Easthampton’s Apollo Grill, long piloted by chef Casey Douglass, is a wonder of space-age decor, an expansive space in the old mill building Eastworks. Put with the inviting space an inventive and tasty menu, and you have one of the clear successes of Easthampton’s renaissance of recent years.
Douglass is a restless creator of cuisine, though, and has taken his metaphor big: the force behind Apollo’s moonshot has gone galactic. The new restaurant, Galaxy, sits on the main intersection in Easthampton, in a building that used to house a watch shop and Easthampton Savings Bank’s Loan Center.
Galaxy is a much smaller space than Apollo, but its look is yet more refined. The lines are clean, the walls uncluttered, but the decidedly retro-futuristic aesthetic rules the day here, too.
“Designing it was a lot of fun,” says Douglass. “Sean McWilliams was the designer. I was very reluctant to give him much control aside from the physical layout. I wanted to handle the look of things. As we worked more together, I started to believe his vision—he understood my vision. I was able to give him the freedom to go with it.”
With the stark white that dominates one of the two main spaces and the glittery gold inset from which gleaming lights hang, you could be forgiven for feeling as if you were on the set of Kubrick’s 2001. The room housing the bar is warmer, a wood-panelled but no less swank version of mod mid-century design.
Taking on a second restaurant sounds daunting, but for Douglass, it seems like a pleasure. “I like projects, creating stuff. I’m a little bit of an artist,” he says. “I liked Main Street. We figured we would get ourselves a smaller, downtown location.”
Being in the middle of town has its advantages, he says. “We’re planning to put a patio on the front. It’s going to be fun for Art Wak and the events the city has. We’ll be able to participate. That’s tough in Eastworks—we’re sort of isolated. It will be nice to see and be seen.”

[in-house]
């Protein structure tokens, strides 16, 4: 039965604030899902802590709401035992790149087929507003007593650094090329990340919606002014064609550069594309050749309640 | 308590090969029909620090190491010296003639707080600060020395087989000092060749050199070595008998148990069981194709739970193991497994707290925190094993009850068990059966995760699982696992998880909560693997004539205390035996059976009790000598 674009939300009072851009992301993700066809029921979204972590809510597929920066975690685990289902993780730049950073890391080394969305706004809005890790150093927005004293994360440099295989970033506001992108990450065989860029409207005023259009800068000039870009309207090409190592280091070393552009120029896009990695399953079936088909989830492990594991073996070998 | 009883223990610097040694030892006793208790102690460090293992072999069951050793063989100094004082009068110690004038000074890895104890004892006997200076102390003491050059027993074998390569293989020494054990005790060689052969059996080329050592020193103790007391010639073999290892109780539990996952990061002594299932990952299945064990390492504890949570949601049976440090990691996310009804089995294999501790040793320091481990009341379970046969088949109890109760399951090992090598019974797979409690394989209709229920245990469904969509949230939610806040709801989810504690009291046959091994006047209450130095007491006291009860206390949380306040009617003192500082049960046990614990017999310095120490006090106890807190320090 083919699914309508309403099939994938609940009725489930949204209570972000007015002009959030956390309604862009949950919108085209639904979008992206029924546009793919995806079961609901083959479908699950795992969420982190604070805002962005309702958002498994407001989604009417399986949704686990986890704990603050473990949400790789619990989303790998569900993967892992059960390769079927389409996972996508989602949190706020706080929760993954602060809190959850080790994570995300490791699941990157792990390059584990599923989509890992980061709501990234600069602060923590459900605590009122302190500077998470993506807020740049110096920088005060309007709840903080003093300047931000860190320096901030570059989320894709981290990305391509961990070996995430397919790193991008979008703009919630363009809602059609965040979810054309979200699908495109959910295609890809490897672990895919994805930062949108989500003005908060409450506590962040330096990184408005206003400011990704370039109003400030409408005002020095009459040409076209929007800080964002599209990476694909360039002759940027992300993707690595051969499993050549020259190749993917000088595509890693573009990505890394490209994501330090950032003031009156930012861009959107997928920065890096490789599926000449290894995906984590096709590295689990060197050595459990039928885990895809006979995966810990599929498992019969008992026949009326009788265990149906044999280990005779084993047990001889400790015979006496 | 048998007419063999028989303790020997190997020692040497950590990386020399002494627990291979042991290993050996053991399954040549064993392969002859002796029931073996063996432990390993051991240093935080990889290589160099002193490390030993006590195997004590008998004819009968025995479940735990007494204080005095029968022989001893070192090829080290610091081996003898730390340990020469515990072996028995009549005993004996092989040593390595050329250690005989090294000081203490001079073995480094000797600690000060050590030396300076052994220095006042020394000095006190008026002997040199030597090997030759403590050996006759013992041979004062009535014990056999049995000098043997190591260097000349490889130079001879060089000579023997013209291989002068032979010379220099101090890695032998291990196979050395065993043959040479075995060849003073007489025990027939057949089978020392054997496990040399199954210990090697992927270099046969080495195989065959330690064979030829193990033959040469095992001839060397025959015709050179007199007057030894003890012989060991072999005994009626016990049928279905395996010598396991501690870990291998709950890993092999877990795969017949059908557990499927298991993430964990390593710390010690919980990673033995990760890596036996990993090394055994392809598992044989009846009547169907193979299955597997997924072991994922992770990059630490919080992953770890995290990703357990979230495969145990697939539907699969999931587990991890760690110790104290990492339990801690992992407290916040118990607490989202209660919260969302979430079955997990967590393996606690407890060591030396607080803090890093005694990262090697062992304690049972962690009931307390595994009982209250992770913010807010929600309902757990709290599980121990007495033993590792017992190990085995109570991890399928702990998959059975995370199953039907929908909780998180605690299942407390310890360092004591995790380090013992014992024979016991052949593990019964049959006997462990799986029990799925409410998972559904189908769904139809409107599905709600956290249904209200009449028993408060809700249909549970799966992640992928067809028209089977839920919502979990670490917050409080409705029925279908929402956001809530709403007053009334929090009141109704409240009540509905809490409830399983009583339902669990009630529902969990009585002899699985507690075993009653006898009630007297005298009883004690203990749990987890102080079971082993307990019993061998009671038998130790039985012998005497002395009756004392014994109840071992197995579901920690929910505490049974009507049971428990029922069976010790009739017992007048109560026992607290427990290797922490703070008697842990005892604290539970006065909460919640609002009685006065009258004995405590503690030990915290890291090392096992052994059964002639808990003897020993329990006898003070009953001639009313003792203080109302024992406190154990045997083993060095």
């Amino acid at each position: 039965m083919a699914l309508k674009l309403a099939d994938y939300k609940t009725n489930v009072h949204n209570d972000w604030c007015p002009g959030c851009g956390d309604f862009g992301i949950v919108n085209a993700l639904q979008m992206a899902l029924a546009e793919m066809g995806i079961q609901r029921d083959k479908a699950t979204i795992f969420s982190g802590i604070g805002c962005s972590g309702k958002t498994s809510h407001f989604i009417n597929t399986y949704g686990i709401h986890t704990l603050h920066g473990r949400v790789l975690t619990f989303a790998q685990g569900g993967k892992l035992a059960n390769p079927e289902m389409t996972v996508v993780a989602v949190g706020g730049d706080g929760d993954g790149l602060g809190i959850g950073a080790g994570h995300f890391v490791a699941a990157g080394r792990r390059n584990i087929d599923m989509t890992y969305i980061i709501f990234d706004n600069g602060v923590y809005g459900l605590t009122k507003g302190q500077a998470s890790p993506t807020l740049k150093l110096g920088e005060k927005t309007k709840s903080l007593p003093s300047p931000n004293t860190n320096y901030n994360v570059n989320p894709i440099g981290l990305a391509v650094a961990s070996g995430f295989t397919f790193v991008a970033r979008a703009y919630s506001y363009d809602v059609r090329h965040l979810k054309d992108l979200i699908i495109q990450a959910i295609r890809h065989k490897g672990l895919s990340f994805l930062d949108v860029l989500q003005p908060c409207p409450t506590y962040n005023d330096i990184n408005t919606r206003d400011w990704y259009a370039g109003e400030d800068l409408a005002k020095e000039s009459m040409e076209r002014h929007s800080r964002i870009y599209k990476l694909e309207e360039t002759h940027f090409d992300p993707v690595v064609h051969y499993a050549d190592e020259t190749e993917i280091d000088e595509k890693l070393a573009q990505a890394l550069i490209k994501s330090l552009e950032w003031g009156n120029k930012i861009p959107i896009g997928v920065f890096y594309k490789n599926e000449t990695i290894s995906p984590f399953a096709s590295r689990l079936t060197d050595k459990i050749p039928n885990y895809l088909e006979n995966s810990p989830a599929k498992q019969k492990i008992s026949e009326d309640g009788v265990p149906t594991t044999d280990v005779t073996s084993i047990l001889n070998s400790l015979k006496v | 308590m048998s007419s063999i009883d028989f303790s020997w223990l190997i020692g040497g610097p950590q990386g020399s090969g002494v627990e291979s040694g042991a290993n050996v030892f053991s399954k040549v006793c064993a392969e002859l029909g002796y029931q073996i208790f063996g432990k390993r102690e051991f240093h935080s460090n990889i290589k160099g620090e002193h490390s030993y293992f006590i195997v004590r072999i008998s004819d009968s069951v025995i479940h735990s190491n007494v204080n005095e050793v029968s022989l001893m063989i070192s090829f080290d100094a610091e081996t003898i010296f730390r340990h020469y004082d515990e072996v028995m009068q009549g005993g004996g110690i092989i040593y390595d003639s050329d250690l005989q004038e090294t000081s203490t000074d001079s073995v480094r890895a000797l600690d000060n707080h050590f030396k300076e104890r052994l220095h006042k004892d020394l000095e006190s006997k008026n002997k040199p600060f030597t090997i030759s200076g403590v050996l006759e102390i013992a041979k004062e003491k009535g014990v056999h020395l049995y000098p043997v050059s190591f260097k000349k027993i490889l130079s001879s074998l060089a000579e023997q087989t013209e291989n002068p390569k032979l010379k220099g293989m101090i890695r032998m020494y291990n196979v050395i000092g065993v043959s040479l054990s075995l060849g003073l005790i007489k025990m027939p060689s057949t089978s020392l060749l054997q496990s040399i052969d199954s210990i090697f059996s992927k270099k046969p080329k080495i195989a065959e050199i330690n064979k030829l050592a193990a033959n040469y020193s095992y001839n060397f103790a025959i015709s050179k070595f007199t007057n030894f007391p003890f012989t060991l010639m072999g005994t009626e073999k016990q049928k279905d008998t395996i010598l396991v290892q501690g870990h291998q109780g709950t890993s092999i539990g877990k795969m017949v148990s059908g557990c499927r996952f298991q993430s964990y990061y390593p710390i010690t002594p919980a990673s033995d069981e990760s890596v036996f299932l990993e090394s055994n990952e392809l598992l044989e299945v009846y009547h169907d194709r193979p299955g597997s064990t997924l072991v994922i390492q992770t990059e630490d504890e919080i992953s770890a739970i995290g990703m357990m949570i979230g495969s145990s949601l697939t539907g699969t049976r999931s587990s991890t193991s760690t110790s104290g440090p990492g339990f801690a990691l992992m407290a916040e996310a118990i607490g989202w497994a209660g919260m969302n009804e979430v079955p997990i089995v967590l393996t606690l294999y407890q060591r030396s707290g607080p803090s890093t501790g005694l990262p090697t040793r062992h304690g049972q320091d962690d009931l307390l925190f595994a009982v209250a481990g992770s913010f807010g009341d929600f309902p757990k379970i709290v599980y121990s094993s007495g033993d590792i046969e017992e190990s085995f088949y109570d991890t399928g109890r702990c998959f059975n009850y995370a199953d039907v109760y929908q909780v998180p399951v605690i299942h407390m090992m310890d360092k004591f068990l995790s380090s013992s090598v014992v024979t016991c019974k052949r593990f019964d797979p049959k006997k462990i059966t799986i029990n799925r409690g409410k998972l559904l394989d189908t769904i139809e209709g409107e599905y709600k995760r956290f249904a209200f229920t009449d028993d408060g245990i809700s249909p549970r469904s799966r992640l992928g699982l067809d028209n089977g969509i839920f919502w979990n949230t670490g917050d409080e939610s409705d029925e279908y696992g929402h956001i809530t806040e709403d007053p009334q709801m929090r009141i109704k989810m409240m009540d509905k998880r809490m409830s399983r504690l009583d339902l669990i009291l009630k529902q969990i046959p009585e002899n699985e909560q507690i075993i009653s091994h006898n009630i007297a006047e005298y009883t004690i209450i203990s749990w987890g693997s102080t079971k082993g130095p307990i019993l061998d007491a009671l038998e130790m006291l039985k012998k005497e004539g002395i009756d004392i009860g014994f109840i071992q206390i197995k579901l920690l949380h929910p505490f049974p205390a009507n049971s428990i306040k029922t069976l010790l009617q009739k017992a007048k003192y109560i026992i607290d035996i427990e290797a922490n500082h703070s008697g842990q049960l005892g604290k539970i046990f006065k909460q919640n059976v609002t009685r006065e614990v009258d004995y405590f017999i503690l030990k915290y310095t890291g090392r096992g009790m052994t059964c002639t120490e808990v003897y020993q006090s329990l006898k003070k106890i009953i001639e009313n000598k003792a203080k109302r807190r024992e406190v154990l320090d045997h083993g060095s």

Douglass has been along for all of Easthampton’s arts and culture revival. Originally from the Boston area, he and his wife moved to town eighteen years ago. “We couldn’t really afford the city. We knew there was a nice restaurant community in Northampton,” Douglass says. “But when we couldn’t find an apartment in Northampton, we found one in Easthampton with a big, fenced backyard.”
Apollo launched 11 years ago. It was the fruition of years of restaurant work. Douglass says he learned about cooking “at the School of Hard Knocks. I started washing dishes when I was 16, then I started making salads and desserts the second year. I just worked my way up the kitchen.”
Before Apollo, Douglass worked at The Squires’ Smoke and Game Club in Haydenville and was the chef at Northampton’s Del Raye for several years.
The food at Apollo, he says, proved hard to change after a while. “People were coming in for specific things—the salmon, the purple sticky rice, or they’d say, ‘You guys have the best quesadillas.’ I wanted to have variety and change—a little bit more playful.”
At Galaxy, that sense of playfulness means the food isn’t specific to any particular cuisine. “It’s global,” Douglass says. “Galaxy is a reference to expansive, all over the place. The idea here is that it’s evolving, and that it’s going to be changing frequently. We’ve been open three months, and we only have two or three items from the original menu.”
The emphasis is on seasonal ingredients, and, thanks to shares at Mountainview Farm, some of them are even from Easthampton.
Douglass says he “wanted to accentuate the bar concept and have some small-plate concept.” The menu includes “small plates” and “medium plates,” offering diners plenty of ways to put together a meal. And all in space-age comfort.•